Dr. Terry Cronin of Melbourne Beach uses a Canon XL1 in his digital
filmmaking. Image copyright © 2000, Craig Rubadoux, FLORIDA TODAY.
Filmmakers adopt digital video
Elegant editing, portable cameras entice directors
By Chris Kridler
A digital revolution is giving filmmakers the power to travel light - and the rest of
us the power to be filmmakers.
With the advent of relatively inexpensive digital video cameras and home-computer-based
editing systems, indie directors with a lot of ambition and a little money can develop
movies their predecessors could barely dream about.
"The Blair Witch Project" set the standard for cheap success with its
digitally edited mixture of film and Hi8 (high-quality 8mm) video. Now directors as
big-time as Spike Lee and Mike Figgis are getting into the act as the technology matures.
"The digital filmmaking for me kind of came as a sideline to my career as a
filmmaker," Maxie Collier, 31, said from Los Angeles. His www.dvfilmmaker.com is dedicated to the
Now that he's producing and directing a documentary on hip-hop that will take him and
his crew across the country, "I couldn't even imagine doing it in film."
Where a conventional film costs hundreds of thousands of dollars or more to shoot and
process, some independent feature films are coming in for $100,000 or less. Though the
look of video is different - and not as rich, some say - it offers a high-quality
Digital also is giving hobbyists the chance to edit their movies, using simple
software, such as iMovie, which comes with Apple Macintosh DV computers ($1,500 for the
high-end iMac DV); and programs such as Adobe Premiere (about $550) and Final Cut Pro
(about $1,000). Another option is a $2,000 Canopus DVRex-M1 system, which includes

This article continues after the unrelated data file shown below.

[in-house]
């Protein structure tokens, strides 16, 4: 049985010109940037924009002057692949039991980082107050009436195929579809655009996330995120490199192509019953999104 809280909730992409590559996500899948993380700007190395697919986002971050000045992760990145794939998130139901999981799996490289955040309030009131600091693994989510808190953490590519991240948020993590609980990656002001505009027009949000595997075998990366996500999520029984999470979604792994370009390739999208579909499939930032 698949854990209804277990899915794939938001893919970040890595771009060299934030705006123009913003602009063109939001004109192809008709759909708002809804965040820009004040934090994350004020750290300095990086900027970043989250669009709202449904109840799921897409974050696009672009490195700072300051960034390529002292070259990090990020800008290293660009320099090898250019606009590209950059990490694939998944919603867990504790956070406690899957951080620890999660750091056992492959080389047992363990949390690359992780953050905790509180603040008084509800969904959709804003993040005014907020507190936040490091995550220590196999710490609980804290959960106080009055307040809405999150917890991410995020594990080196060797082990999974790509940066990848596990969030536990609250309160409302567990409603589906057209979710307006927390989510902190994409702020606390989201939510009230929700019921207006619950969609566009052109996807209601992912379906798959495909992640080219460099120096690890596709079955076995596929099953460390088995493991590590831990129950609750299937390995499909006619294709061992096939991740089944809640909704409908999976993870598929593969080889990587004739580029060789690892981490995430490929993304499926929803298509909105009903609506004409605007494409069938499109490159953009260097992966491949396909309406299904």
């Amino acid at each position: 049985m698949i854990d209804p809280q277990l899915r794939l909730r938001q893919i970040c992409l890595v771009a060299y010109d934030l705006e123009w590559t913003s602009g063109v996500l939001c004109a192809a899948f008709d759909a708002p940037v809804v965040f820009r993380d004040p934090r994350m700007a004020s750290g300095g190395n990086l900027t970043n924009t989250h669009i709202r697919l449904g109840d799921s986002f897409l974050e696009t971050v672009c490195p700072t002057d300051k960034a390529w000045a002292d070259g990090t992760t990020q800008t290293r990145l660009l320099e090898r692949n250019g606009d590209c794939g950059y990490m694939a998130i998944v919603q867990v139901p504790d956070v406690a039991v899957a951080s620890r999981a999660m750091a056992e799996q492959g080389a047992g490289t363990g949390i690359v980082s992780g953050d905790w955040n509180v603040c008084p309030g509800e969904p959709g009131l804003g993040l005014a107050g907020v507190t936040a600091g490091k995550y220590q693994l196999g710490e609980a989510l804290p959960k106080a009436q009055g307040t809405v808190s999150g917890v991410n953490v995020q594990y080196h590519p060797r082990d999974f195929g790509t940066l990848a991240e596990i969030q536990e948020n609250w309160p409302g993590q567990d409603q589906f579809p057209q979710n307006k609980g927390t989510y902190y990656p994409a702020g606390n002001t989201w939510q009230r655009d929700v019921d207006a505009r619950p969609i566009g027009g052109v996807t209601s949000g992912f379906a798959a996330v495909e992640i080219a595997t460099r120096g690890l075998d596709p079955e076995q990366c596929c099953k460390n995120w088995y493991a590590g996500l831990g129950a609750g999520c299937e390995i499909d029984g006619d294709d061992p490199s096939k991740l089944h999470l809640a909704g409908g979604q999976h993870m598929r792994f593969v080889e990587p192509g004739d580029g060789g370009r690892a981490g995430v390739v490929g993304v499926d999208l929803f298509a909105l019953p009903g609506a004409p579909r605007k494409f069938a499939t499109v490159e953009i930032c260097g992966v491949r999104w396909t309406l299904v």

hardware and software for capturing and editing video.
The computer costs extra.
"I'm using a Windows-based PC, and it actually has a very large hard drive so I
can put a lot of information into the hard drive," said Dr. Terry Cronin of Melbourne
Beach, a member of the Space Coast Filmmakers and a partner in 3 Boys Productions.
"Video takes a lot of memory."
With an 18-gigabyte hard drive, he can store about 30 minutes of video at a time.
That's usually fine, since Cronin, a dermatologist, makes short films to show in local and
regional festivals. He imports the footage to his computer with Canopus and edits the film
with Media Studio Pro.
He once shot a 15-minute movie, "Under the Bridge," on 16mm film. "It
cost about $1,400 to make that," he said. "That's pretty prohibitive. That's
outrageous. You can't expect to make a giant movie unless you really have a lot of
Having shot movies since he was a kid, Cronin wanted a way to do it more cheaply.
"Film is very, very expensive," he said. "I started investigating more and
more the DV technology."
He invested in a Canon XL1, a high-end "prosumer" (professional consumer)
video camera that uses miniDV tapes and has interchangeable lenses.
"An hour tape costs about $15," he said. Once you have the equipment,
"your price for a movie goes way down, and it looks really nice."
To transfer videotape to 35mm film - to enter it in a film festival, for instance - you
might pay about $1,900 for a five-minute movie. But a filmmaker still saves tremendously
by shooting on video in the first place.
Digital isn't likely to supplant film anytime soon, said Steve Wallen, director of the
film and video department at Florida Metropolitan University in Melbourne.
"I kind of look at film, where you've got your 16 and 35 (mm)," he said,
"and those cameras haven't changed since they were invented at the turn of the
"Not all digital is created equal," he added. Though the DV standard was
conceived by a consortium of 10 companies, variations exist. Among them are Sony's DVCAM